What Is C In Chemistry?

Carbon (C) is a nonmetallic chemical element belonging to Periodic Group 14. Although carbon is abundant in nature, it accounts for only around 0.025 percent of the Earth’s crust, and yet it produces more compounds than all the other elements combined.

In 1961, the isotope carbon-12 was chosen to replace oxygen as the standard against which all other elements’ atomic weights are determined. The radioactive isotope carbon-14 is utilized in radiocarbon dating and radiolabeling.

Carbon is the fifteenth most prevalent element in the Earth’s crust and the fourth most plentiful element by mass in the universe, after hydrogen, helium, and oxygen.


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Properties Of Carbon

Carbon’s abundance, unique range of organic compounds, and rare ability to form polymers at temperatures typical on Earth enable it to act as a common ingredient in all known life.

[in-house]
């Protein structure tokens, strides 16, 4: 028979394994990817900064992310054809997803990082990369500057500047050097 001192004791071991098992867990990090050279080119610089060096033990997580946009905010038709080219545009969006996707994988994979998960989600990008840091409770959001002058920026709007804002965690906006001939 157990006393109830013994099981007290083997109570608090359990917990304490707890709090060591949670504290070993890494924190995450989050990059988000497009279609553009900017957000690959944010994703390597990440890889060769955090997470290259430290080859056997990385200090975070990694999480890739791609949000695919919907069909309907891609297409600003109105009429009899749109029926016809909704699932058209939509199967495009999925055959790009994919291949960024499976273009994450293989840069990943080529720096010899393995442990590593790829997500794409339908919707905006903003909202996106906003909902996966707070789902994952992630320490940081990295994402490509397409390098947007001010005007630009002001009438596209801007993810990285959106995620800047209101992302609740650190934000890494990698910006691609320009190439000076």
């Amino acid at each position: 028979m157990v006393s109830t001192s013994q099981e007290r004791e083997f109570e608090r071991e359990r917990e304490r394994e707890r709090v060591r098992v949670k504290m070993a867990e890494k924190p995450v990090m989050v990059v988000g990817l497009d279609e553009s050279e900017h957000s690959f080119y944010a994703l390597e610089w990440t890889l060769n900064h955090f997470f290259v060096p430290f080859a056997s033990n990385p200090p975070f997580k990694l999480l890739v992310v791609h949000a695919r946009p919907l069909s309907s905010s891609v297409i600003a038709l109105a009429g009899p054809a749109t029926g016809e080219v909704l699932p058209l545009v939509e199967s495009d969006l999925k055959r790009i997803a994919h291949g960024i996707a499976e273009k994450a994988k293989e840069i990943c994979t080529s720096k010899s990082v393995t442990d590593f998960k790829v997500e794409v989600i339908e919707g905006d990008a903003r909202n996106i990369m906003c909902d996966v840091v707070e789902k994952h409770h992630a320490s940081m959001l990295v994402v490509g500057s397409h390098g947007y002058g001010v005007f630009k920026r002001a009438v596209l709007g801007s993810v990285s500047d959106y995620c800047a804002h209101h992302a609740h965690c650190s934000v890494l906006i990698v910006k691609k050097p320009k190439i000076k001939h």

After oxygen, it is the second most prevalent element in the human body in terms of mass (about 18.5 percent).

A person who handled charcoal from a fire was the first to find out about carbon as an element. Thus, among sulfur, iron, tin, lead, copper, mercury, silver, and gold, carbon was a member of a tiny but very well group of elements in the ancient world.

Carbon chemistry as we know it now dates from the development of coal, gasoline, and natural gas as fuels and the explication of synthetic organic chemistry, both of which have advanced significantly since the 1800s.

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